Professor Augustus Edward Hough Love, F.R.S., was born in 1863 at Weston-super-Mare, England, and died in 1940 at Oxford, England. He graduated from Cambridge and held the Sedleian Chair of Natural Philosophy at Oxford from 1899. Augustus Love has made at least two lasting contributions in the area of geodynamics: the introduction of the correct way on how to deal with pre-stress in solid Earth deformation, and the particular way he treated deformation over a broad temporal and spatial spectrum of geodynamical subjects, honoured by the so-called "Love numbers", as they, are widely known and used in post-glacial rebound, Earth rotation and solid Earth tides modeling. Apart from this, he also discovered one of the two types of seismic surface waves, the so-called "Love waves".
Love's principle original work in geodynamics is "Some Problems of Geodynamics" (1911; reissued as a Dover edition in 1967), which won the Adams Prize at Cambridge in the same year. Its contents lists parts on the origin of the distribution of land and water (Chapter I), stress in and isostasy of continents and mountains (Chapters II and III), on solid Earth tides (Chapters IV - VI), and on gravitational instability and compressibility (Chapters VII - IX). Taking into account that his name lives on in the post-glacial rebound, Earth rotation and solid Earth tides community in the so-called "Love numbers", all three communities (Mantle and Core Convection; Tectonophysics; and Post-glacial Rebound and Earth Rotation) of the GD Division are thus represented in this early work on geodynamics.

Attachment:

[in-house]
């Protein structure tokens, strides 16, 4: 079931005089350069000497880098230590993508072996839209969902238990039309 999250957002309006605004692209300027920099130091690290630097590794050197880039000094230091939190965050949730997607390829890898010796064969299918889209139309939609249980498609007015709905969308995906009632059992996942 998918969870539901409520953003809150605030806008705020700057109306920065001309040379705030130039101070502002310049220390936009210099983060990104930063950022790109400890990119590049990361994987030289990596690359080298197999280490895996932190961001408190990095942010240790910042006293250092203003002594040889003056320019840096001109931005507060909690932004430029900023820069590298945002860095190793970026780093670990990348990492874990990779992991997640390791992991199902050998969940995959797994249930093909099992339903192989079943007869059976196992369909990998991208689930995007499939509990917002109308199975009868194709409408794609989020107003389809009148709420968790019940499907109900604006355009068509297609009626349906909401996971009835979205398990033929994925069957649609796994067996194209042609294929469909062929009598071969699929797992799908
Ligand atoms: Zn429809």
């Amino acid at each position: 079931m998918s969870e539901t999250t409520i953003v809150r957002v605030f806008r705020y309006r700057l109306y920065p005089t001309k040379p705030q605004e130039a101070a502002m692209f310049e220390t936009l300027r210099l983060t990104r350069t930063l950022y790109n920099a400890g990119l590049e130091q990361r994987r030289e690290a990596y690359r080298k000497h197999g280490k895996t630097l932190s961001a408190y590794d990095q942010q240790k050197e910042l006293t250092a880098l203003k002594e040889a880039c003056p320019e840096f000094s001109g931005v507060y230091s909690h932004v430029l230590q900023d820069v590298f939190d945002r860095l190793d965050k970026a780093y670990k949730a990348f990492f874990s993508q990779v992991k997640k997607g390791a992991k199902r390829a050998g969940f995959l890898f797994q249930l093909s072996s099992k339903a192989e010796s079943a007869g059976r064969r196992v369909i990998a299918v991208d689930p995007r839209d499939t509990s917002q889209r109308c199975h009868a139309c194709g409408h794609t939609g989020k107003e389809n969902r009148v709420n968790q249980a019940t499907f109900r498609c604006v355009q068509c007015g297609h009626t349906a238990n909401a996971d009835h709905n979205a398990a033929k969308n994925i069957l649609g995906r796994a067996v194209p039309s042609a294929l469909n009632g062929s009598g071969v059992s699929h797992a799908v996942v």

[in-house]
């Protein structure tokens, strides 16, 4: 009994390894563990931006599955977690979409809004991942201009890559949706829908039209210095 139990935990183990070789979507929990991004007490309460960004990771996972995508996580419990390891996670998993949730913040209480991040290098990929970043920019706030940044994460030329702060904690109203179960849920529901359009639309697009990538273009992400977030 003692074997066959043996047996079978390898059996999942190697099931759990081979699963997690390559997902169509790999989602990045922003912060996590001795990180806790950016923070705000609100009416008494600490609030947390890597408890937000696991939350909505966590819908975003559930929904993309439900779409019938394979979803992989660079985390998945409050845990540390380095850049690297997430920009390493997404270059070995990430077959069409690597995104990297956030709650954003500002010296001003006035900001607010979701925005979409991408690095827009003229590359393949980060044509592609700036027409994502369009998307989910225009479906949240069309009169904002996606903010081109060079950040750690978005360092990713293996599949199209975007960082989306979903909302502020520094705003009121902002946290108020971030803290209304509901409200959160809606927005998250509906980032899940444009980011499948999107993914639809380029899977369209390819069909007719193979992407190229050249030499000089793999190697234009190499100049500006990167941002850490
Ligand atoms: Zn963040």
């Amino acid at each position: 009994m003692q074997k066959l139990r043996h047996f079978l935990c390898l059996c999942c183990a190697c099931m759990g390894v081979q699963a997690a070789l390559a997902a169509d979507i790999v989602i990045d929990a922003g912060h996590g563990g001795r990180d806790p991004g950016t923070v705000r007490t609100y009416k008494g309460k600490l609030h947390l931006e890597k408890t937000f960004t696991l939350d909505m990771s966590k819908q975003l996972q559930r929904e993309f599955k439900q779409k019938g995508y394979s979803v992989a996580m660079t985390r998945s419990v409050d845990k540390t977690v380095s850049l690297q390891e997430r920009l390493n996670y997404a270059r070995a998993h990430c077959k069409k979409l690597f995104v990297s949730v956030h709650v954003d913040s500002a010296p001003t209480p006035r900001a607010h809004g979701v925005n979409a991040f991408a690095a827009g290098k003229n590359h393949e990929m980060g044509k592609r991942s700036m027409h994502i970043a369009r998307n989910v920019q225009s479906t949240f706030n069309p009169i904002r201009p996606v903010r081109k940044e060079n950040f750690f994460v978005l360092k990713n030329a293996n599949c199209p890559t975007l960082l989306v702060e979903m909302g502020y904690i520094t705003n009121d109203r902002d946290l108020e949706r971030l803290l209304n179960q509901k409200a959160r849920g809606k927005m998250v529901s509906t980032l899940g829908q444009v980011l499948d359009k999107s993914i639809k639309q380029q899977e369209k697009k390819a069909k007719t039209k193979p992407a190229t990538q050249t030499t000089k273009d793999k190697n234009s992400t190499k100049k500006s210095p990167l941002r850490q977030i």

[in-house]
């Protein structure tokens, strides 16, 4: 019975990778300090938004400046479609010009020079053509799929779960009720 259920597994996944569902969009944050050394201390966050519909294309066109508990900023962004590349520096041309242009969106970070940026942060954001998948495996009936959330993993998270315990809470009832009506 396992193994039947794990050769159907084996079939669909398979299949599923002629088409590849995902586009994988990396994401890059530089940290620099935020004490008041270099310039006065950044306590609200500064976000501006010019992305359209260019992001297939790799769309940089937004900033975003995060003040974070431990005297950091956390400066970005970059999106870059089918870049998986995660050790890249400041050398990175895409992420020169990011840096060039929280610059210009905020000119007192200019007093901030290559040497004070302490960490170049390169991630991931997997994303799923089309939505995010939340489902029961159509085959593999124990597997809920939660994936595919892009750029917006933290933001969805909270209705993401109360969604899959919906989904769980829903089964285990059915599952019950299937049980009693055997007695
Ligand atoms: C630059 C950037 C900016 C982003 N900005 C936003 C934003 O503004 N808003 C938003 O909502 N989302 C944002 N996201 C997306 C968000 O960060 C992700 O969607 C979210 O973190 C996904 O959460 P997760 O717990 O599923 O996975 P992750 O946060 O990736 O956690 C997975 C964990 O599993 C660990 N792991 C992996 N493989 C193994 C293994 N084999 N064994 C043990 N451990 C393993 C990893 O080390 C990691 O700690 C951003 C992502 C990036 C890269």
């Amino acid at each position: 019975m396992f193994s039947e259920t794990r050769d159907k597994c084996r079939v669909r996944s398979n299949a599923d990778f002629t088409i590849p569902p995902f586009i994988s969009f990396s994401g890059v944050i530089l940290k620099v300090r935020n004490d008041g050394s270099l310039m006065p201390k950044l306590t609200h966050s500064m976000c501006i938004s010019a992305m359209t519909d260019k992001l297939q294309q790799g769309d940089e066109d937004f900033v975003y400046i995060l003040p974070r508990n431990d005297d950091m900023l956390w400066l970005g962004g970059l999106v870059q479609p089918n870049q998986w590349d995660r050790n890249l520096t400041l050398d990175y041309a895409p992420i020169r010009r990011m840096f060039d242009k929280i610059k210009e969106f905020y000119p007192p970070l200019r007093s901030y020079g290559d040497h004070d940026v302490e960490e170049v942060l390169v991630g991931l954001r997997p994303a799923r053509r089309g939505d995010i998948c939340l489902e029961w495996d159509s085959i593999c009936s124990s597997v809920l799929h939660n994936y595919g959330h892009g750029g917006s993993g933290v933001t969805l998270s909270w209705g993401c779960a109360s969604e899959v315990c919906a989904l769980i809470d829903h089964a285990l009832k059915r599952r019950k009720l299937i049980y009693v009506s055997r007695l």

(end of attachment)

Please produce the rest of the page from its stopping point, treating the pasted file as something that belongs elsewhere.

During his lifetime, Love has received many honours, including the Royal Medal and the Sylvester Medal of the Royal Society, the De Morgan Medal of the London Mathematical Society, while on the Moon his name lives on in the Crater Love. Still, nowadays Augustus Love's name would likely not be the first that one would think of when speaking about mantle and core convection or tectonophysics, but he has made essential early contributions to the underlying "Dynamics of a Gravitating Compressible Body of Planetary Dimensions", as he dubs it in the foreword to his 1911 monograph of these later study areas.